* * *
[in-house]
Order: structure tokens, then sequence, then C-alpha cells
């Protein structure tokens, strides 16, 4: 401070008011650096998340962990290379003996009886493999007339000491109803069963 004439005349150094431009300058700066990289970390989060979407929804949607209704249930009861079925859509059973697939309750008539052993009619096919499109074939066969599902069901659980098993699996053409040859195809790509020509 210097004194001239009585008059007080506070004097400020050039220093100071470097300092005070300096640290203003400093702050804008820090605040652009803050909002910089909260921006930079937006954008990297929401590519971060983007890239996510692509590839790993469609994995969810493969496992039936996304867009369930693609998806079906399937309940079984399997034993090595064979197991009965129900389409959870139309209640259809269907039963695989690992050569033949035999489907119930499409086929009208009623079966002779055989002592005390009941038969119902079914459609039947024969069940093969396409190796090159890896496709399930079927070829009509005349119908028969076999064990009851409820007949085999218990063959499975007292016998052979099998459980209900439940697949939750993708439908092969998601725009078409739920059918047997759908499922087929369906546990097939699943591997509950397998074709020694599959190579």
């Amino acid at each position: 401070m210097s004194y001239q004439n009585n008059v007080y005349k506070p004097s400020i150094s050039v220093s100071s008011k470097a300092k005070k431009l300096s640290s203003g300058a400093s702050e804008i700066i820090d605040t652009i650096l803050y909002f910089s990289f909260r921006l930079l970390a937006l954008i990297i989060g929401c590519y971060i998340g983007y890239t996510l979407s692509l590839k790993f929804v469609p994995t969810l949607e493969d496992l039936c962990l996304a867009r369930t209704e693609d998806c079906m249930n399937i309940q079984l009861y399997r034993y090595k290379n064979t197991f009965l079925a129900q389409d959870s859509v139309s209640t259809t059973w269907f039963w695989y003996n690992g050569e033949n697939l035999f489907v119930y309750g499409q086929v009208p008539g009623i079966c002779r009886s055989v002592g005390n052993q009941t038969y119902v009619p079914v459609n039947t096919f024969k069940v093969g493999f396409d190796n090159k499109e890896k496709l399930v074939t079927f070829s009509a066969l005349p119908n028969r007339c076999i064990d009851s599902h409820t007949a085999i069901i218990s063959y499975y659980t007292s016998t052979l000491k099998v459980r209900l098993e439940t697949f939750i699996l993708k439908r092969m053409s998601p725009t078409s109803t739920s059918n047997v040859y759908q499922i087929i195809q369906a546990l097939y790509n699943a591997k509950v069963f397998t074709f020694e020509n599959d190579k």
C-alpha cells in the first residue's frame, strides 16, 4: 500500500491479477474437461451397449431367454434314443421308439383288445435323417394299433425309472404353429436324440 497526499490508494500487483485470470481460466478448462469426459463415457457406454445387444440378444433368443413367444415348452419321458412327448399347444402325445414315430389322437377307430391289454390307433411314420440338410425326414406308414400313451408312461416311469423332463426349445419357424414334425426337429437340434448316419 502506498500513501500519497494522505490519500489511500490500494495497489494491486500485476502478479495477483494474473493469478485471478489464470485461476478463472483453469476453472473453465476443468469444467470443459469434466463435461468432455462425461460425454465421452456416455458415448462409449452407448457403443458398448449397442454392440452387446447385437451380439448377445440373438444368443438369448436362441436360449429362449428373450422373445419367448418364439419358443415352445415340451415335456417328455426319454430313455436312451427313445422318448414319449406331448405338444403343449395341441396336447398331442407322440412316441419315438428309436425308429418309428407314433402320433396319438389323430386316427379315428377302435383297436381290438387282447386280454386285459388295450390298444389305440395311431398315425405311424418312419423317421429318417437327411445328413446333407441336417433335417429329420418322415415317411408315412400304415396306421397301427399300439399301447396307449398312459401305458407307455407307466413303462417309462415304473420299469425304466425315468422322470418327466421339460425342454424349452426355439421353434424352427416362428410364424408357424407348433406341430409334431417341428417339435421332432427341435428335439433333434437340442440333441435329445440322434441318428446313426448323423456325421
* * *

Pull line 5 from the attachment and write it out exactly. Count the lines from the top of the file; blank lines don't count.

C-alpha cells in the first residue's frame, strides 16, 4: 500500500491479477474437461451397449431367454434314443421308439383288445435323417394299433425309472404353429436324440 497526499490508494500487483485470470481460466478448462469426459463415457457406454445387444440378444433368443413367444415348452419321458412327448399347444402325445414315430389322437377307430391289454390307433411314420440338410425326414406308414400313451408312461416311469423332463426349445419357424414334425426337429437340434448316419 502506498500513501500519497494522505490519500489511500490500494495497489494491486500485476502478479495477483494474473493469478485471478489464470485461476478463472483453469476453472473453465476443468469444467470443459469434466463435461468432455462425461460425454465421452456416455458415448462409449452407448457403443458398448449397442454392440452387446447385437451380439448377445440373438444368443438369448436362441436360449429362449428373450422373445419367448418364439419358443415352445415340451415335456417328455426319454430313455436312451427313445422318448414319449406331448405338444403343449395341441396336447398331442407322440412316441419315438428309436425308429418309428407314433402320433396319438389323430386316427379315428377302435383297436381290438387282447386280454386285459388295450390298444389305440395311431398315425405311424418312419423317421429318417437327411445328413446333407441336417433335417429329420418322415415317411408315412400304415396306421397301427399300439399301447396307449398312459401305458407307455407307466413303462417309462415304473420299469425304466425315468422322470418327466421339460425342454424349452426355439421353434424352427416362428410364424408357424407348433406341430409334431417341428417339435421332432427341435428335439433333434437340442440333441435329445440322434441318428446313426448323423456325421